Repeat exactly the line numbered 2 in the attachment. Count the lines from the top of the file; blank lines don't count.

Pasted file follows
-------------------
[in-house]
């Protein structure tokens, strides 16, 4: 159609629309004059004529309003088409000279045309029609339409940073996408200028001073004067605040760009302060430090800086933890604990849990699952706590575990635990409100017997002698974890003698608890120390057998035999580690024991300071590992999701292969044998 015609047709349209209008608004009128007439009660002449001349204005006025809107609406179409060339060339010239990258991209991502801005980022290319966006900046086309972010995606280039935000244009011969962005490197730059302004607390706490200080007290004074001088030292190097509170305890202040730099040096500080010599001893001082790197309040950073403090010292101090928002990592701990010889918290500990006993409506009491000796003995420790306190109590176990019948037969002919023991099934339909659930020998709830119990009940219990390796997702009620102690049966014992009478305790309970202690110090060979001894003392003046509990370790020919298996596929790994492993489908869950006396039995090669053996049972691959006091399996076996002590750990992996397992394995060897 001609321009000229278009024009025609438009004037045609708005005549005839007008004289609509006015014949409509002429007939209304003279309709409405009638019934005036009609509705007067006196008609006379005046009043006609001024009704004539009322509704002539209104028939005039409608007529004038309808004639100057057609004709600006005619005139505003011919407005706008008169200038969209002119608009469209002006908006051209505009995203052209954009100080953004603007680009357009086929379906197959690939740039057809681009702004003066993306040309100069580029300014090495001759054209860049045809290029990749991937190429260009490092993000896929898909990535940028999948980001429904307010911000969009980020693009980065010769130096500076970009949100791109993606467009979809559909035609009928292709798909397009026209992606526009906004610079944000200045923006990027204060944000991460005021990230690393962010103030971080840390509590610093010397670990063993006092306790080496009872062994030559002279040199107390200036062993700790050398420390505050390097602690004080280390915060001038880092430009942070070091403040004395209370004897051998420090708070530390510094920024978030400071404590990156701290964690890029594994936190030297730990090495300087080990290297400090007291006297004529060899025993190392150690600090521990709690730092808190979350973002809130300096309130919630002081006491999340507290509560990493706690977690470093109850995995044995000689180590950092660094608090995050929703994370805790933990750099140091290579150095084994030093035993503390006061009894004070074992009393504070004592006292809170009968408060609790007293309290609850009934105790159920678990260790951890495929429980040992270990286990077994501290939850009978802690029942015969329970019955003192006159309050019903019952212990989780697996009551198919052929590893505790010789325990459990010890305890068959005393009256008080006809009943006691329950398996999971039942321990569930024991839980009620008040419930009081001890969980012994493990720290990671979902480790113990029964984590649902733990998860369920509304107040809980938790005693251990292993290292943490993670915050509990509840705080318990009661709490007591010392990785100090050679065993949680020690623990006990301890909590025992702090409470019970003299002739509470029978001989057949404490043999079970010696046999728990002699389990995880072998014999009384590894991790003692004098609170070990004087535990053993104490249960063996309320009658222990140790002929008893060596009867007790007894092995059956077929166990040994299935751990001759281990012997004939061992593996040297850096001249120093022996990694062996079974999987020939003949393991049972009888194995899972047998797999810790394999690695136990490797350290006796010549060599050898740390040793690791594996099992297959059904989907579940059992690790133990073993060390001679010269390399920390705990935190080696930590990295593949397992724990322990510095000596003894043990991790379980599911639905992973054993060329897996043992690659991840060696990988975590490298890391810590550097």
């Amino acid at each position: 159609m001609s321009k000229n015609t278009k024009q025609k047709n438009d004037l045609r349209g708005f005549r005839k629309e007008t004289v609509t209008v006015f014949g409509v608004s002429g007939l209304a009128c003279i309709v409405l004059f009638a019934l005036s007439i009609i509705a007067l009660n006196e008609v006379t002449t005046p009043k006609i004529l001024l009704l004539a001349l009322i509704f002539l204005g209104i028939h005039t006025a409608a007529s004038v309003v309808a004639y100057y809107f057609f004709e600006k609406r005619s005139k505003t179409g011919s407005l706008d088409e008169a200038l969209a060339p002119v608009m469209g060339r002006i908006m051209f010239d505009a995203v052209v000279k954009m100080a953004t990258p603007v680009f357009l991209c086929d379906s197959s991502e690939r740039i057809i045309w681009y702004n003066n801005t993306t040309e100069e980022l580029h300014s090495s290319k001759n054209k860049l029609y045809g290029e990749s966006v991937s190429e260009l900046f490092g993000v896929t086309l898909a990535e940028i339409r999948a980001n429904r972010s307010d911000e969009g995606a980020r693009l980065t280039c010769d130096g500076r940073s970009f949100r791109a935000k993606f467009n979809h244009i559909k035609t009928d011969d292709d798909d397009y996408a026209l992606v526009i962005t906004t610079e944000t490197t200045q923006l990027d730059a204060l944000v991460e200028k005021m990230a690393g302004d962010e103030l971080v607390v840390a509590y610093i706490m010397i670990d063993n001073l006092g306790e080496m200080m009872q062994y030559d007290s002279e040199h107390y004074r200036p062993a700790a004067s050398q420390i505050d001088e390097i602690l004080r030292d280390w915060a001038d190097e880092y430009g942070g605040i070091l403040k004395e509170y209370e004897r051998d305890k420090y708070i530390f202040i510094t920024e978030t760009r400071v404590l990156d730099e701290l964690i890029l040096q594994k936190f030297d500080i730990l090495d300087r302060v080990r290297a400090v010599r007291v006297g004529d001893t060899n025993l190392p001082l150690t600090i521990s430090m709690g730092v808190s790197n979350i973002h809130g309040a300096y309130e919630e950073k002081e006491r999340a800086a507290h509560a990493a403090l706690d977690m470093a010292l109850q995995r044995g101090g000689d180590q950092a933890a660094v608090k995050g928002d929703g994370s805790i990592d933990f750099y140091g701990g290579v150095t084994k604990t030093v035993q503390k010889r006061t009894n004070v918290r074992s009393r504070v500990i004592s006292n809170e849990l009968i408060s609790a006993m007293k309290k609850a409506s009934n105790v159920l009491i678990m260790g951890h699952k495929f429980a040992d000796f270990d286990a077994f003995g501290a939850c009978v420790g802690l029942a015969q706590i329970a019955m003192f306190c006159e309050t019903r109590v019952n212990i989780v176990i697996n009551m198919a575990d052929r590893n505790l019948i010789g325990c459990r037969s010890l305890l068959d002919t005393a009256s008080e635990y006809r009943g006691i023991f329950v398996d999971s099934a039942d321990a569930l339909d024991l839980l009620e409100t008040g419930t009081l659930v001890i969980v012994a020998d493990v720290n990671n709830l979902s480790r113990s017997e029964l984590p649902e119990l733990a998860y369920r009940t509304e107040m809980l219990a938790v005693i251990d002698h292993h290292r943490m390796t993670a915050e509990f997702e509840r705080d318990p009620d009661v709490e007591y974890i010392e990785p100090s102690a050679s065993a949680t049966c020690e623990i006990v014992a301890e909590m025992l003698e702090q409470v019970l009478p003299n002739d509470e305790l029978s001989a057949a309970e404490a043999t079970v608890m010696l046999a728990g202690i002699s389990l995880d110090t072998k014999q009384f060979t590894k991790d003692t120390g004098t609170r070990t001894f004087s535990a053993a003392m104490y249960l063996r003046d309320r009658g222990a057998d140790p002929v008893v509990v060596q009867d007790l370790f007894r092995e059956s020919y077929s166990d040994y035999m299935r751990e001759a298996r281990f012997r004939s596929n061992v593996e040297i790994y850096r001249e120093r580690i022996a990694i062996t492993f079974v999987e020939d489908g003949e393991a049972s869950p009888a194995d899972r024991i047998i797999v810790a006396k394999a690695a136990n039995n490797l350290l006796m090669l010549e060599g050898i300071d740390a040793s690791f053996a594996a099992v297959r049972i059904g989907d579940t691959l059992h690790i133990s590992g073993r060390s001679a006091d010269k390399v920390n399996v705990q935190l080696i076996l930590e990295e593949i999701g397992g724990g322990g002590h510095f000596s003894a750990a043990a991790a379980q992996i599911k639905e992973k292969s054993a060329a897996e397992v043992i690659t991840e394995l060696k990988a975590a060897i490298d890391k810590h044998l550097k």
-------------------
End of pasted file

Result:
């Protein structure tokens, strides 16, 4: 159609629309004059004529309003088409000279045309029609339409940073996408200028001073004067605040760009302060430090800086933890604990849990699952706590575990635990409100017997002698974890003698608890120390057998035999580690024991300071590992999701292969044998 015609047709349209209008608004009128007439009660002449001349204005006025809107609406179409060339060339010239990258991209991502801005980022290319966006900046086309972010995606280039935000244009011969962005490197730059302004607390706490200080007290004074001088030292190097509170305890202040730099040096500080010599001893001082790197309040950073403090010292101090928002990592701990010889918290500990006993409506009491000796003995420790306190109590176990019948037969002919023991099934339909659930020998709830119990009940219990390796997702009620102690049966014992009478305790309970202690110090060979001894003392003046509990370790020919298996596929790994492993489908869950006396039995090669053996049972691959006091399996076996002590750990992996397992394995060897 001609321009000229278009024009025609438009004037045609708005005549005839007008004289609509006015014949409509002429007939209304003279309709409405009638019934005036009609509705007067006196008609006379005046009043006609001024009704004539009322509704002539209104028939005039409608007529004038309808004639100057057609004709600006005619005139505003011919407005706008008169200038969209002119608009469209002006908006051209505009995203052209954009100080953004603007680009357009086929379906197959690939740039057809681009702004003066993306040309100069580029300014090495001759054209860049045809290029990749991937190429260009490092993000896929898909990535940028999948980001429904307010911000969009980020693009980065010769130096500076970009949100791109993606467009979809559909035609009928292709798909397009026209992606526009906004610079944000200045923006990027204060944000991460005021990230690393962010103030971080840390509590610093010397670990063993006092306790080496009872062994030559002279040199107390200036062993700790050398420390505050390097602690004080280390915060001038880092430009942070070091403040004395209370004897051998420090708070530390510094920024978030400071404590990156701290964690890029594994936190030297730990090495300087080990290297400090007291006297004529060899025993190392150690600090521990709690730092808190979350973002809130300096309130919630002081006491999340507290509560990493706690977690470093109850995995044995000689180590950092660094608090995050929703994370805790933990750099140091290579150095084994030093035993503390006061009894004070074992009393504070004592006292809170009968408060609790007293309290609850009934105790159920678990260790951890495929429980040992270990286990077994501290939850009978802690029942015969329970019955003192006159309050019903019952212990989780697996009551198919052929590893505790010789325990459990010890305890068959005393009256008080006809009943006691329950398996999971039942321990569930024991839980009620008040419930009081001890969980012994493990720290990671979902480790113990029964984590649902733990998860369920509304107040809980938790005693251990292993290292943490993670915050509990509840705080318990009661709490007591010392990785100090050679065993949680020690623990006990301890909590025992702090409470019970003299002739509470029978001989057949404490043999079970010696046999728990002699389990995880072998014999009384590894991790003692004098609170070990004087535990053993104490249960063996309320009658222990140790002929008893060596009867007790007894092995059956077929166990040994299935751990001759281990012997004939061992593996040297850096001249120093022996990694062996079974999987020939003949393991049972009888194995899972047998797999810790394999690695136990490797350290006796010549060599050898740390040793690791594996099992297959059904989907579940059992690790133990073993060390001679010269390399920390705990935190080696930590990295593949397992724990322990510095000596003894043990991790379980599911639905992973054993060329897996043992690659991840060696990988975590490298890391810590550097």